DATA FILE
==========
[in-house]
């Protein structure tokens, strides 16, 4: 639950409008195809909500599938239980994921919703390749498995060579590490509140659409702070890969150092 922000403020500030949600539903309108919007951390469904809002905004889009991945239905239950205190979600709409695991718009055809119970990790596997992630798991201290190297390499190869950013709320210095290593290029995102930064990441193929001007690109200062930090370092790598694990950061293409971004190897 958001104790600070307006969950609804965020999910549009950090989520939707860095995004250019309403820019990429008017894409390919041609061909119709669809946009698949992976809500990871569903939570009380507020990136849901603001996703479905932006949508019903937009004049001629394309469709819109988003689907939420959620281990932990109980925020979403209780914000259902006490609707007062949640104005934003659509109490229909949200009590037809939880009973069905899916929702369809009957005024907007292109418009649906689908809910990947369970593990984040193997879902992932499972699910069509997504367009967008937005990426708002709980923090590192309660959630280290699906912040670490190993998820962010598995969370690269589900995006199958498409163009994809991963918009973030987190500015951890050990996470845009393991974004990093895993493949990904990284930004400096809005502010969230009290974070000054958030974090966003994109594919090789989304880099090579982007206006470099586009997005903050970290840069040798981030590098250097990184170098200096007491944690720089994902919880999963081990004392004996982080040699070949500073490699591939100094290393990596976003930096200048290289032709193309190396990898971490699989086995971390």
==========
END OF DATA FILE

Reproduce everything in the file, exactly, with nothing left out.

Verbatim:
[in-house]
């Protein structure tokens, strides 16, 4: 639950409008195809909500599938239980994921919703390749498995060579590490509140659409702070890969150092 922000403020500030949600539903309108919007951390469904809002905004889009991945239905239950205190979600709409695991718009055809119970990790596997992630798991201290190297390499190869950013709320210095290593290029995102930064990441193929001007690109200062930090370092790598694990950061293409971004190897 958001104790600070307006969950609804965020999910549009950090989520939707860095995004250019309403820019990429008017894409390919041609061909119709669809946009698949992976809500990871569903939570009380507020990136849901603001996703479905932006949508019903937009004049001629394309469709819109988003689907939420959620281990932990109980925020979403209780914000259902006490609707007062949640104005934003659509109490229909949200009590037809939880009973069905899916929702369809009957005024907007292109418009649906689908809910990947369970593990984040193997879902992932499972699910069509997504367009967008937005990426708002709980923090590192309660959630280290699906912040670490190993998820962010598995969370690269589900995006199958498409163009994809991963918009973030987190500015951890050990996470845009393991974004990093895993493949990904990284930004400096809005502010969230009290974070000054958030974090966003994109594919090789989304880099090579982007206006470099586009997005903050970290840069040798981030590098250097990184170098200096007491944690720089994902919880999963081990004392004996982080040699070949500073490699591939100094290393990596976003930096200048290289032709193309190396990898971490699989086995971390």